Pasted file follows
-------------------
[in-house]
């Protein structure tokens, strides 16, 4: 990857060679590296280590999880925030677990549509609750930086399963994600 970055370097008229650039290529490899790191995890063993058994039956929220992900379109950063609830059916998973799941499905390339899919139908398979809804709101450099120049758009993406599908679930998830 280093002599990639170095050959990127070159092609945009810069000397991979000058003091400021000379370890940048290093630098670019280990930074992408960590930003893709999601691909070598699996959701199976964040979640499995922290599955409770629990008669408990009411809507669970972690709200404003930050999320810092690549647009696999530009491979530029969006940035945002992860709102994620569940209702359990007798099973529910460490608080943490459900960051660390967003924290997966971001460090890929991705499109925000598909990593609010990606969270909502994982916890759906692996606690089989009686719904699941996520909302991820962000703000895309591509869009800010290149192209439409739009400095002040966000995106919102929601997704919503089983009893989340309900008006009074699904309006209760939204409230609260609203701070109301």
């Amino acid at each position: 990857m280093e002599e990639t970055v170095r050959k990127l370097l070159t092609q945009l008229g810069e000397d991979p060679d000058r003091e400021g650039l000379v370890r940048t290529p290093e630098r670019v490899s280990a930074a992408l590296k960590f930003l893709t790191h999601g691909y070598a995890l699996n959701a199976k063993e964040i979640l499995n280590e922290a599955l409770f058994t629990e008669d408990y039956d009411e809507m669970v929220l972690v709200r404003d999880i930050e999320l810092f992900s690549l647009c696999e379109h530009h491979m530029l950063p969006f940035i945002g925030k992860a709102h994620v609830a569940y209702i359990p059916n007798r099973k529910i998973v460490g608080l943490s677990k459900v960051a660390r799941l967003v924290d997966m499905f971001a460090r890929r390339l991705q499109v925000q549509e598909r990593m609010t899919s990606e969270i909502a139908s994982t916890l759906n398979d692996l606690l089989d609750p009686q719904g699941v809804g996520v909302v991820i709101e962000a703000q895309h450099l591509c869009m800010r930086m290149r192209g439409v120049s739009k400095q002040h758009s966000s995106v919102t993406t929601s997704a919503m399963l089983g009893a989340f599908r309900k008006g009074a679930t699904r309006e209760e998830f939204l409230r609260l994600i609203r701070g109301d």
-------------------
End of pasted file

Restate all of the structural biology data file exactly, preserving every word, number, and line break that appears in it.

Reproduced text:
[in-house]
């Protein structure tokens, strides 16, 4: 990857060679590296280590999880925030677990549509609750930086399963994600 970055370097008229650039290529490899790191995890063993058994039956929220992900379109950063609830059916998973799941499905390339899919139908398979809804709101450099120049758009993406599908679930998830 280093002599990639170095050959990127070159092609945009810069000397991979000058003091400021000379370890940048290093630098670019280990930074992408960590930003893709999601691909070598699996959701199976964040979640499995922290599955409770629990008669408990009411809507669970972690709200404003930050999320810092690549647009696999530009491979530029969006940035945002992860709102994620569940209702359990007798099973529910460490608080943490459900960051660390967003924290997966971001460090890929991705499109925000598909990593609010990606969270909502994982916890759906692996606690089989009686719904699941996520909302991820962000703000895309591509869009800010290149192209439409739009400095002040966000995106919102929601997704919503089983009893989340309900008006009074699904309006209760939204409230609260609203701070109301």
């Amino acid at each position: 990857m280093e002599e990639t970055v170095r050959k990127l370097l070159t092609q945009l008229g810069e000397d991979p060679d000058r003091e400021g650039l000379v370890r940048t290529p290093e630098r670019v490899s280990a930074a992408l590296k960590f930003l893709t790191h999601g691909y070598a995890l699996n959701a199976k063993e964040i979640l499995n280590e922290a599955l409770f058994t629990e008669d408990y039956d009411e809507m669970v929220l972690v709200r404003d999880i930050e999320l810092f992900s690549l647009c696999e379109h530009h491979m530029l950063p969006f940035i945002g925030k992860a709102h994620v609830a569940y209702i359990p059916n007798r099973k529910i998973v460490g608080l943490s677990k459900v960051a660390r799941l967003v924290d997966m499905f971001a460090r890929r390339l991705q499109v925000q549509e598909r990593m609010t899919s990606e969270i909502a139908s994982t916890l759906n398979d692996l606690l089989d609750p009686q719904g699941v809804g996520v909302v991820i709101e962000a703000q895309h450099l591509c869009m800010r930086m290149r192209g439409v120049s739009k400095q002040h758009s966000s995106v919102t993406t929601s997704a919503m399963l089983g009893a989340f599908r309900k008006g009074a679930t699904r309006e209760e998830f939204l409230r609260l994600i609203r701070g109301d």